Friday, July 15, 2011

Ecumenical Councils

During the early years of the Church, when a dispute arose concerning whether or not gentile converts should be circumcised, the Apostles met together in Jerusalem to resolve the issue (Acts 15). This council set the precedent for all future gatherings of the Church’s leaders.

As the Church grew and spread throughout the Roman Empire, it became necessary for the bishops of Churches in a given area to meet together on a regular basis to address issues of common concern. Apostolic Canon 34 provides for the creation of a regional synod. The bishops of a given area were to gather together twice a year. The meetings were to be chaired by the bishop of the major city in the area, the metropolis. The bishop of this city became known as the metropolitan.

Each bishop was responsible for the governance of his Church. Issues of common concern, however, were brought before the regional synod and decided by all of the bishops. The metropolitan did not “rule” the synod, but he did have veto power over the synod’s decisions. Just as nothing within a given Church could be done without the bishop’s approval, so nothing could be done in a region that affected more than one Church without the approval of the metropolitan. The metropolitan, then, served as the principle of unity within the synod.

Some issues, however, such as doctrinal questions, involved more than the Churches of a particular region, to deal with issues pertaining to the universal Church. The largest and most important of these gatherings are called the Ecumenical Councils.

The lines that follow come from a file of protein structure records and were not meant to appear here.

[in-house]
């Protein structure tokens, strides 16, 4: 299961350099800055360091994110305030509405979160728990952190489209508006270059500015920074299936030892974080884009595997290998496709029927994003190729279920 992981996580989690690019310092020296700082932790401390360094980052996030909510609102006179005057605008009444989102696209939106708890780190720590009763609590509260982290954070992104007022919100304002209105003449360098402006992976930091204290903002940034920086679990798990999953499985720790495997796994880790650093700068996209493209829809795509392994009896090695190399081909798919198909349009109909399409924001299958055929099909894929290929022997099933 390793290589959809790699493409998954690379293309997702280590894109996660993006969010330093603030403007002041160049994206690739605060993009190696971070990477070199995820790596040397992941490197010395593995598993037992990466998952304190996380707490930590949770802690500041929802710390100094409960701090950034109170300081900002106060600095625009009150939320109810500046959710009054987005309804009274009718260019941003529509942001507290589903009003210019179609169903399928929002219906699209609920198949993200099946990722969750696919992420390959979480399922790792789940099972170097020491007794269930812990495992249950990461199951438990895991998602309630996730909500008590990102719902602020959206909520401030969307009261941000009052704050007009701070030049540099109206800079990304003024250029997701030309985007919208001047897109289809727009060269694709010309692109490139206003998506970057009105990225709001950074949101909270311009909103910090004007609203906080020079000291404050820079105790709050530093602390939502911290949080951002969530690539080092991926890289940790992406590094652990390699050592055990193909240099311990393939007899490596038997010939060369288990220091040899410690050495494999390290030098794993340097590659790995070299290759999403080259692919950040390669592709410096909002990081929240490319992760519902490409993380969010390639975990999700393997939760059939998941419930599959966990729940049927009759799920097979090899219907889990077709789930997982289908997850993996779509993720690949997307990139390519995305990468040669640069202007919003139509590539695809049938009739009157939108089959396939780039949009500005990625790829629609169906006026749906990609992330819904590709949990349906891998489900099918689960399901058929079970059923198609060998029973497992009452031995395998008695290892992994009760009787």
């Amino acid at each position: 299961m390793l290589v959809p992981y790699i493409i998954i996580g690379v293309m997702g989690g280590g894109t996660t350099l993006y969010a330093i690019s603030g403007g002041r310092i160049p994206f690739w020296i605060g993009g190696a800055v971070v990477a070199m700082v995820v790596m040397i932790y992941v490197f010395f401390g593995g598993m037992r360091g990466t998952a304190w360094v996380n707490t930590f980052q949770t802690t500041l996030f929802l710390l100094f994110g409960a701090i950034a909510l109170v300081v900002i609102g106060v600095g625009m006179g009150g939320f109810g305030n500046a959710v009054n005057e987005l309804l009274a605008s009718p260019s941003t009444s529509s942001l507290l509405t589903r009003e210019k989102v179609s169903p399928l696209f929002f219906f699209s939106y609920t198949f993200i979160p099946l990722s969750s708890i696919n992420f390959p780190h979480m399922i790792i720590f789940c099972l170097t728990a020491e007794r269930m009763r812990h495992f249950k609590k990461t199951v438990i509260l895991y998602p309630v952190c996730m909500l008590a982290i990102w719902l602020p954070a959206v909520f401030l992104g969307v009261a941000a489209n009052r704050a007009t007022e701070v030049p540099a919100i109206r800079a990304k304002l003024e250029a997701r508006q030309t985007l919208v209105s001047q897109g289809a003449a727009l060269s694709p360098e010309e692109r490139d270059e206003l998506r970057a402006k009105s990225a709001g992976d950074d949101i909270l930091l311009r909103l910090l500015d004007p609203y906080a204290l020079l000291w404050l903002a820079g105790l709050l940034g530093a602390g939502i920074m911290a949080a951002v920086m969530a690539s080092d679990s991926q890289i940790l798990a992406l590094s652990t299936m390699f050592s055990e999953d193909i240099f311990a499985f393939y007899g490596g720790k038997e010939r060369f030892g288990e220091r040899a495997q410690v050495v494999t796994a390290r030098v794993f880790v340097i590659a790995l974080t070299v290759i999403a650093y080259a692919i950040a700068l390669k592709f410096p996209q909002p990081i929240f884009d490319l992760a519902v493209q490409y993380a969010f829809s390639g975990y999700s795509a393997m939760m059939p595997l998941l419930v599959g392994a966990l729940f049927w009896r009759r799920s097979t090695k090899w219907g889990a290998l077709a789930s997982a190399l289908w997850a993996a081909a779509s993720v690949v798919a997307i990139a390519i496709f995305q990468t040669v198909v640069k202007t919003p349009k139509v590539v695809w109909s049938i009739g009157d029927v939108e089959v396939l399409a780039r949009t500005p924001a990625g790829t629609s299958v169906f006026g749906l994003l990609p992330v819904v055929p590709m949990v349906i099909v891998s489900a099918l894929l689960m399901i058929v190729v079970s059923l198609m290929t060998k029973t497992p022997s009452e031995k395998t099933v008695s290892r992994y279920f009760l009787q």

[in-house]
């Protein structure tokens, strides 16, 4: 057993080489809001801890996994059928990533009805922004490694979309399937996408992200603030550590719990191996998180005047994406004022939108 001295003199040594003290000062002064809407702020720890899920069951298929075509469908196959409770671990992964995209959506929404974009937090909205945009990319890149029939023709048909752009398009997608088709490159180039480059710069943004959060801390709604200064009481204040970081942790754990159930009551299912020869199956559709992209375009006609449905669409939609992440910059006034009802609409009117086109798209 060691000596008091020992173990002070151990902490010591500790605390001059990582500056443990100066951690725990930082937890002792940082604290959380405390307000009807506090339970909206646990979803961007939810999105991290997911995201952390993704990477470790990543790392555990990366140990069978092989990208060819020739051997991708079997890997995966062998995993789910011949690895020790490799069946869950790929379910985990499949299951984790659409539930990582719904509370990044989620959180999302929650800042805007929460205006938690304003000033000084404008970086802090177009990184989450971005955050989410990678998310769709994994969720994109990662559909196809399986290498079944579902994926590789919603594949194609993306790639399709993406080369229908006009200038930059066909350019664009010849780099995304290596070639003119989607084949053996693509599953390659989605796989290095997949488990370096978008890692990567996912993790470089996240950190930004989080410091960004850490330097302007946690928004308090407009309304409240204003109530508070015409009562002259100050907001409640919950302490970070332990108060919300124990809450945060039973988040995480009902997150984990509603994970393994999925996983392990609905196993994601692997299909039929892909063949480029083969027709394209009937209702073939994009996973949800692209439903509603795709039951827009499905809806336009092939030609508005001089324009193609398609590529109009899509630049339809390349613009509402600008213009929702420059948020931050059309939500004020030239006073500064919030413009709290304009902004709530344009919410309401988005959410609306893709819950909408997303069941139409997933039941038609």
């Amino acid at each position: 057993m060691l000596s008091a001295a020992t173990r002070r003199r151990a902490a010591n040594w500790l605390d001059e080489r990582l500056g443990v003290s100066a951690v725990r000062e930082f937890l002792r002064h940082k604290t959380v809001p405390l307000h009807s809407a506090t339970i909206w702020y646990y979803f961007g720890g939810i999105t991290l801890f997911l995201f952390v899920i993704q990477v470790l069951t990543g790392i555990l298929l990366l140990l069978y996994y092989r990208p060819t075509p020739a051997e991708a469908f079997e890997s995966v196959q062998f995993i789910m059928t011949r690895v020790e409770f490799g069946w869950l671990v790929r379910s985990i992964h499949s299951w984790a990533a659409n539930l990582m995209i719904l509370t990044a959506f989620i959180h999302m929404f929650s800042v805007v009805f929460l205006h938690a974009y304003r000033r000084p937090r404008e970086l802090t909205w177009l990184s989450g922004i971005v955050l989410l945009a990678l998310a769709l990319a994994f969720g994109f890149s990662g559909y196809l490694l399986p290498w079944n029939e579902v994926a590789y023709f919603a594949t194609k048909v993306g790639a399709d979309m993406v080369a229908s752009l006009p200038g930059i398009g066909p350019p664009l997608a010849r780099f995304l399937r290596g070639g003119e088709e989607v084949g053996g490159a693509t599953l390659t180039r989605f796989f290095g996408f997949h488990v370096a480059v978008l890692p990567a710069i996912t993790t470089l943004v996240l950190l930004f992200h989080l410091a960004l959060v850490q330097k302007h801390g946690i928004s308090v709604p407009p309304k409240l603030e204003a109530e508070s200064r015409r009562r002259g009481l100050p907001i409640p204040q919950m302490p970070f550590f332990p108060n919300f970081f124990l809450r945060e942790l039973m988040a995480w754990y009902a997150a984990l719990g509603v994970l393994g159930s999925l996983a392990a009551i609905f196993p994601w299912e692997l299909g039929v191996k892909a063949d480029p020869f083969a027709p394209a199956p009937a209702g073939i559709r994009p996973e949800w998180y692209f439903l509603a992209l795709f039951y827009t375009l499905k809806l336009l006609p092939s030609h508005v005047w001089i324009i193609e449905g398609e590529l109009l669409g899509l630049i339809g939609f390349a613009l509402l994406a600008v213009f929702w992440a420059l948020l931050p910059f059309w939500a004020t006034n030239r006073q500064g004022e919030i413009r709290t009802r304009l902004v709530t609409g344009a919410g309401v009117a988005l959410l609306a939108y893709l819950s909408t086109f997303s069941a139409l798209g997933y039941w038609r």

The Ecumenical Councils were originally convened by the Roman Emperor and presided over by a senior bishop. The Orthodox Church recognizes seven councils as being Ecumenical.

It is important to note that not all large councils are considered Ecumenical Councils. We often speak of Ecumenical Councils as being “infallible,” but there was no guarantee at the beginning of any of these Councils that they would be considered infallible. Only after the decisions of a Council have been received by the consciousness of the whole Church can it be called Ecumenical and infallible.

When the bishops meet together in council, they do not invent new doctrines. Rather, their job is to express the mind and life of the Church. A specific situation, such as the challenge of a new heresy, may necessitate the development of the Church’s vocabulary or a change in the way the Church expresses a particular idea. Nevertheless, it is the duty of the bishops to elaborate upon what the Church has always believed and experienced, not to invent new teachings.

When, however, bishops in council did deviate from the faith once delivered and made decrees contrary to the faith and life of the Church, the Body of the Church throughout the world rejected the decisions. A council held in Ephesus in 449 had a greater number of bishops in attendance than many Ecumenical Councils, yet its decisions were rejected by thee Church at large. It has gone down in history as the “Robber Council.”

The purpose of a council, whether a regular meeting of a regional synod or a gathering of all of the world’s bishops, is to express the mind and heart of the Church as a whole. No single bishop, not even a patriarch, can claim exclusive rights to the Holy Spirit. The bishops are answerable to the whole Church for their decisions.

It is this conciliar process, reflecting the conciliar nature of the All-Holy Trinity, which is the supreme expression of authority within the Church. It is for this reason that the Church cannot and will not accept the claims of the bishop of Rome to be infallible and to rule over the entire Church.

Excerpt from: The Faith ...... Author: Clark Carlton

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